State of the nation debate
Politics 12/07/2022

Sánchez announces a tax on banks and free commuter train tickets

Spanish president takes advantage of state of the nation debate to stage a shift to the left

2 min
The Spanish President, Pedro Sánchez, during the state of the nation debate in Congress

MadridThe president of the Spanish government, Pedro Sánchez, has taken advantage of the state of the nation debate in the Spanish parliament to announce a 100% rebate for Renfe commuter and medium-distance train tickets and also a new tax on banks. "Tickets for more than one trip will be free between September 1 and December 31," announced Sánchez, who just before had pointed out the need to promote the use of public transport as one of the keys to fighting against the increase in energy prices. It should be borne in mind that the Spanish government had already announced a 50% discount on season tickets, but now it will be increased to 100% on trains operated by [state operator] Renfe. The measure joins the 30% rebate on metropolitan transport, which the Catalan government will complement to achieve a 50% in reduction in fare prices from September 1.

Sánchez also announced a new exceptional and temporary tax on banks, which he has accused of benefiting from the increase in interest rates. With these announcements, Sánchez is staging the turn to the left that he had already initiated with the tax on electricity firms that he had announced a few weeks ago and which was demanded by his coalition partners, Unidas Podemos, as well as by his parliamentary allies ERC and EH Bildu.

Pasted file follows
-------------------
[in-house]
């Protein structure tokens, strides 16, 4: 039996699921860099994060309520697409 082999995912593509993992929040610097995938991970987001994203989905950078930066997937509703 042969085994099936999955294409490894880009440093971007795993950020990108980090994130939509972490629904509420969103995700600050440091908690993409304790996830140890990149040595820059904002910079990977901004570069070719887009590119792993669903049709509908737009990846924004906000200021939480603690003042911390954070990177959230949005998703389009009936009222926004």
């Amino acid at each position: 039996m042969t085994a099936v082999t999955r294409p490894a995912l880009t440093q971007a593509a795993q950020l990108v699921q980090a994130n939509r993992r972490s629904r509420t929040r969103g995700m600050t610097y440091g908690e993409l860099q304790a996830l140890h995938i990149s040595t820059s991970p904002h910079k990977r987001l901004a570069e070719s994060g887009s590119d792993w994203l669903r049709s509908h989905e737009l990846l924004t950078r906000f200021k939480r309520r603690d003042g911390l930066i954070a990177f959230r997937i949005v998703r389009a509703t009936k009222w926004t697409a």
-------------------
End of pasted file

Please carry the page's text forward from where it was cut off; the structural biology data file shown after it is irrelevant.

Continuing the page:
The Spanish President has said that he expects to collect €1.5bn per year with this tax on banks, which would be in force for two years. He has also specified that with the tax on electricity companies, which he announced on the day the last royal decree of measures against the war was approved, he expects to collect €2bn a year. It will be a tax on the extraordinary benefits the "dominant energy groups in the electricity, gas and oil" are having, he said. The PSOE leader went on to describe social measures, such as a new grant of €100 per month which will be received between September and December by all students over 16 years of age who are currently receiving a state grant.

Source of inflation

Sánchez has stressed that he "will work hard to defend the working middle classes" even if this makes him an "uncomfortable ruler for the powerful". The Spanish president tried to show empathy and started the debate admitting that inflation is punishing households in a way not seen in decades. "I am fully aware of the daily difficulties people face to make ends meet," he said. And he added: "And I am aware that people do not want us to explain what is going well, but rather to focus on what is going badly, and above all, on the measures we are taking". The Spanish President took advantage of the debate to give a lengthy explanation of the causes of inflation, which he basically attributed to bottlenecks in the supply chain of raw materials and the Russian invasion of Ukraine. And he has argued that Spanish inflation is no exception. "Otherwise, why are there eight countries in the European Union with higher inflation?" he asked. "Seventy-five percent of developed economies are being affected by inflation," he has summarised.

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